I recently had the opportunity to watch the educational documentary, Most Likely to Succeed by Ted Dintersmith. It's a pretty powerful video. While there were dozens of ideas that struck me during the viewing, there was one particular idea that I keep circling back to.
I understand that we all have a curriculum to teach and standards to align our instruction to, but I think we need to ask ourselves some tough questions about what exactly we are teaching.
Are we teaching students things that stay with them or are we teaching them things that disappear?
If you really think hard about this, it might be a game-changing question for you.
My son is in first grade and every Friday he has a spelling test, a vocabulary quiz, and a reading test. Don't get me started on the fact that a 6 year old has already deemed Fridays as "test days". He knows about the 5-day death march that we trudge through week after week.
Luckily, he doesn't have to study a lot for these tests, as he has strong literacy skills. But, imagine if he didn't. Some students have to study for 4 or 5 tests every Friday. Let's think about what it is that he is learning. He gets a set of spelling words on Monday and then is tested at the end of the week. Once Friday comes and goes, that knowledge also goes. While he will apply spelling patterns in the future, he'll never have to regurgitate that list again. Why have we created these routines in education?
Consider a similar situation in an upper level math class. Our students memorize formulas for the big test and then throw that information away once it has served its purpose. I fear that we are forcing our students to consume information that they will never use again. What if we taught students things that stuck with them, like how to work in a group or how to think flexibly about a problem. What if our lessons focused on how to communicate with others and confidently present an idea. Then we would be equipping students with skills for life, the skills that don't disappear on Friday or any day a year or two from now.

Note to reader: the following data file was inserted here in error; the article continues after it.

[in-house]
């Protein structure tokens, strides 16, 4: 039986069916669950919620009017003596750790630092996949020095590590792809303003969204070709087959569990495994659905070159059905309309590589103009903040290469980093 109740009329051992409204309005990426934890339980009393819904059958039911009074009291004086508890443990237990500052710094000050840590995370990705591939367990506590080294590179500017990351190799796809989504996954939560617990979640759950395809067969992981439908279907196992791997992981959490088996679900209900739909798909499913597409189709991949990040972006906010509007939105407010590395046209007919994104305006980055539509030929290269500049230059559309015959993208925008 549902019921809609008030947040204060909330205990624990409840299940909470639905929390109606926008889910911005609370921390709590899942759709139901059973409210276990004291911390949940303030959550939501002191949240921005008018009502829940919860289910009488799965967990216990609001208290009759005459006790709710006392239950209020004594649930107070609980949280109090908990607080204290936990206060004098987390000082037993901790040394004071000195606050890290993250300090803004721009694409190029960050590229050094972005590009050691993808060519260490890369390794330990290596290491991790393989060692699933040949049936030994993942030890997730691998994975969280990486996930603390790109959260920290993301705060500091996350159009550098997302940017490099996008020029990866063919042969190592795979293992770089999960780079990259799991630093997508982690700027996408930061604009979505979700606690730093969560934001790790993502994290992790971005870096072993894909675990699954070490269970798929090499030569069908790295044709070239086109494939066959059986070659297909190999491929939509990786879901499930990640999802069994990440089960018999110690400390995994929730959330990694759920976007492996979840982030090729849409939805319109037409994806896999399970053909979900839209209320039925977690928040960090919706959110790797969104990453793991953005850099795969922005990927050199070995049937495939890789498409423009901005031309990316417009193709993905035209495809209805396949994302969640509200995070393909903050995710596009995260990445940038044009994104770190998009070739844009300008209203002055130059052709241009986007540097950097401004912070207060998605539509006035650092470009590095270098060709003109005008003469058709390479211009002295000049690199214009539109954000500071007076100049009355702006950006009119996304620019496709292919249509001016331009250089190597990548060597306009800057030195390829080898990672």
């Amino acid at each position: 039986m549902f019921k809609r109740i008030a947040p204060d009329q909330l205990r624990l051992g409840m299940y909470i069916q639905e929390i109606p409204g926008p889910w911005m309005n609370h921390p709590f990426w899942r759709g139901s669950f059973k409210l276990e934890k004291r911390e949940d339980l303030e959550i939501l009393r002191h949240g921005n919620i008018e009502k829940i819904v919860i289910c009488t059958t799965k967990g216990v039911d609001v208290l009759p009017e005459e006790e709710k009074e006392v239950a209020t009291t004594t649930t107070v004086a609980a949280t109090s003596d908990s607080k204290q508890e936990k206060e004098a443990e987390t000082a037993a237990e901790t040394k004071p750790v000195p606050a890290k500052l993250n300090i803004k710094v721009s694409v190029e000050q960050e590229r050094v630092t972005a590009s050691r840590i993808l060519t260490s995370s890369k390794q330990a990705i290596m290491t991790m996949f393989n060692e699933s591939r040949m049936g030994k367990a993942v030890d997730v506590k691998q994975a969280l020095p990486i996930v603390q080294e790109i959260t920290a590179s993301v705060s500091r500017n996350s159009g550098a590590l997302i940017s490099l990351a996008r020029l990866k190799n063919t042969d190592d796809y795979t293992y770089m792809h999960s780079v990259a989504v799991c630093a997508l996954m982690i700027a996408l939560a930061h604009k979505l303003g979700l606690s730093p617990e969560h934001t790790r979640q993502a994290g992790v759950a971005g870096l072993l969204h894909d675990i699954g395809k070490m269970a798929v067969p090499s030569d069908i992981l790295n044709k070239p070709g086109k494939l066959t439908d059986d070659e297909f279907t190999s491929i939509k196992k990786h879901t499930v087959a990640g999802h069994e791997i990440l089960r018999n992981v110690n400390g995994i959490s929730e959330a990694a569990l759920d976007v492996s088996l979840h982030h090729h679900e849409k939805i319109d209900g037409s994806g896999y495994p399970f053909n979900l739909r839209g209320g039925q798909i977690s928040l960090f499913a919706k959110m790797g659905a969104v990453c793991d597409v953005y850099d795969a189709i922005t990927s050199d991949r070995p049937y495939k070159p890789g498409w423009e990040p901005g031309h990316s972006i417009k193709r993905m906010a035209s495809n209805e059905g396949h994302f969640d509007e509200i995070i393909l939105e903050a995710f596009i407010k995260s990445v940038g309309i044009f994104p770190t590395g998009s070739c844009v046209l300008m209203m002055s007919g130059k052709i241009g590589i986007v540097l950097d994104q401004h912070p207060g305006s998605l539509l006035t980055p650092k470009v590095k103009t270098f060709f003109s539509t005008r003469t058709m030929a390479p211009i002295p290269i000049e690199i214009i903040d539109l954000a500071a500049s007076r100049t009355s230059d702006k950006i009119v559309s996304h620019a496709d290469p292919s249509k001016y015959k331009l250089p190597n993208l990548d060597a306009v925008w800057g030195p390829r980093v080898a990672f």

We wonder why kids say--when am I ever going to use this? It's because we are teaching them things that will disappear--likely sooner than later. How can we change that trajectory?
Connect with kids--Every conversation we have with our students allows us to model the importance of relationships. The interactions we have and the stories we tell shows students that people matter. Their words matter. That is a life lesson that won't fade away throughout their schooling.
Design tasks that matter--Rethink your instruction and create tasks that push student thinking and force them to tap into skills that don't disappear like grit, empathy, and perseverance. Memorized skills and rote repetition won't stick with your students much beyond Friday's test. Opt for learning experiences that will expand creativity and equip them to solve problems. These are tools that will help them in any class, job, or life experience.
Provide a purpose-Learning a topic "because we have to" or taking a test on Friday out of habit are not good enough reasons for me. Tell your students why they are learning what they are learning. Define the purpose and make sure it's a good one! Provide students with the reasons behind the content they are learning.
When we provide a purpose, connect with kids, and design tasks that matter, we are building knowledge within our learners that won't fade away over time. We can give them a foundation for learning that will stick with them and show them the value in this thing we call school.
This week, reflect on what you are teaching and assessing. Are you focused on skills for Friday or skills for the future? Teach your students the things that won't disappear.
Share a comment below about your reflection.